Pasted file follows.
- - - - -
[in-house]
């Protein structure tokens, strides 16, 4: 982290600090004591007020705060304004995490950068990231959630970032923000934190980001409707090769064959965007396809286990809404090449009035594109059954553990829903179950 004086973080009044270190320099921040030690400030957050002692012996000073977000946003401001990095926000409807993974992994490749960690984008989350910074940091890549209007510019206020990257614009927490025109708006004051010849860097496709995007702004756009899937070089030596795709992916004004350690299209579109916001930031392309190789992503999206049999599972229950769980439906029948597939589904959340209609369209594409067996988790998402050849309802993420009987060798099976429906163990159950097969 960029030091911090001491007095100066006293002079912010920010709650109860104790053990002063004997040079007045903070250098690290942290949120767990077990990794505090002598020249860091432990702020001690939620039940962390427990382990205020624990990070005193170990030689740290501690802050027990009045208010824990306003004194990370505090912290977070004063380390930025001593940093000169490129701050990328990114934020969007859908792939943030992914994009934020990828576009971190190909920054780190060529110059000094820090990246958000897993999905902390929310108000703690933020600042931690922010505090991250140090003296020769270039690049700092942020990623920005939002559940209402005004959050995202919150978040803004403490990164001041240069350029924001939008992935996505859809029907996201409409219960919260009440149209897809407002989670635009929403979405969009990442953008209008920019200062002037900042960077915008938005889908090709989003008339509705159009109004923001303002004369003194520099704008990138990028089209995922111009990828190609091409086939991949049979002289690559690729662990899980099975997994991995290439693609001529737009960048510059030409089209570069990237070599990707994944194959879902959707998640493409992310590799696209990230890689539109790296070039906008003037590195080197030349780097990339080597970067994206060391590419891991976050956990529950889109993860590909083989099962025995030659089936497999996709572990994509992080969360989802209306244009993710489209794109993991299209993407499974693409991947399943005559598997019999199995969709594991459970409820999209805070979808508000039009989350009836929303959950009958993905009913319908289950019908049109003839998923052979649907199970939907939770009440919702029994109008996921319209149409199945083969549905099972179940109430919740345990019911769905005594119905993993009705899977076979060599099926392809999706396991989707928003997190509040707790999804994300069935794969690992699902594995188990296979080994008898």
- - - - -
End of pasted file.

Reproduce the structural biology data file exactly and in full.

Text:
[in-house]
């Protein structure tokens, strides 16, 4: 982290600090004591007020705060304004995490950068990231959630970032923000934190980001409707090769064959965007396809286990809404090449009035594109059954553990829903179950 004086973080009044270190320099921040030690400030957050002692012996000073977000946003401001990095926000409807993974992994490749960690984008989350910074940091890549209007510019206020990257614009927490025109708006004051010849860097496709995007702004756009899937070089030596795709992916004004350690299209579109916001930031392309190789992503999206049999599972229950769980439906029948597939589904959340209609369209594409067996988790998402050849309802993420009987060798099976429906163990159950097969 960029030091911090001491007095100066006293002079912010920010709650109860104790053990002063004997040079007045903070250098690290942290949120767990077990990794505090002598020249860091432990702020001690939620039940962390427990382990205020624990990070005193170990030689740290501690802050027990009045208010824990306003004194990370505090912290977070004063380390930025001593940093000169490129701050990328990114934020969007859908792939943030992914994009934020990828576009971190190909920054780190060529110059000094820090990246958000897993999905902390929310108000703690933020600042931690922010505090991250140090003296020769270039690049700092942020990623920005939002559940209402005004959050995202919150978040803004403490990164001041240069350029924001939008992935996505859809029907996201409409219960919260009440149209897809407002989670635009929403979405969009990442953008209008920019200062002037900042960077915008938005889908090709989003008339509705159009109004923001303002004369003194520099704008990138990028089209995922111009990828190609091409086939991949049979002289690559690729662990899980099975997994991995290439693609001529737009960048510059030409089209570069990237070599990707994944194959879902959707998640493409992310590799696209990230890689539109790296070039906008003037590195080197030349780097990339080597970067994206060391590419891991976050956990529950889109993860590909083989099962025995030659089936497999996709572990994509992080969360989802209306244009993710489209794109993991299209993407499974693409991947399943005559598997019999199995969709594991459970409820999209805070979808508000039009989350009836929303959950009958993905009913319908289950019908049109003839998923052979649907199970939907939770009440919702029994109008996921319209149409199945083969549905099972179940109430919740345990019911769905005594119905993993009705899977076979060599099926392809999706396991989707928003997190509040707790999804994300069935794969690992699902594995188990296979080994008898």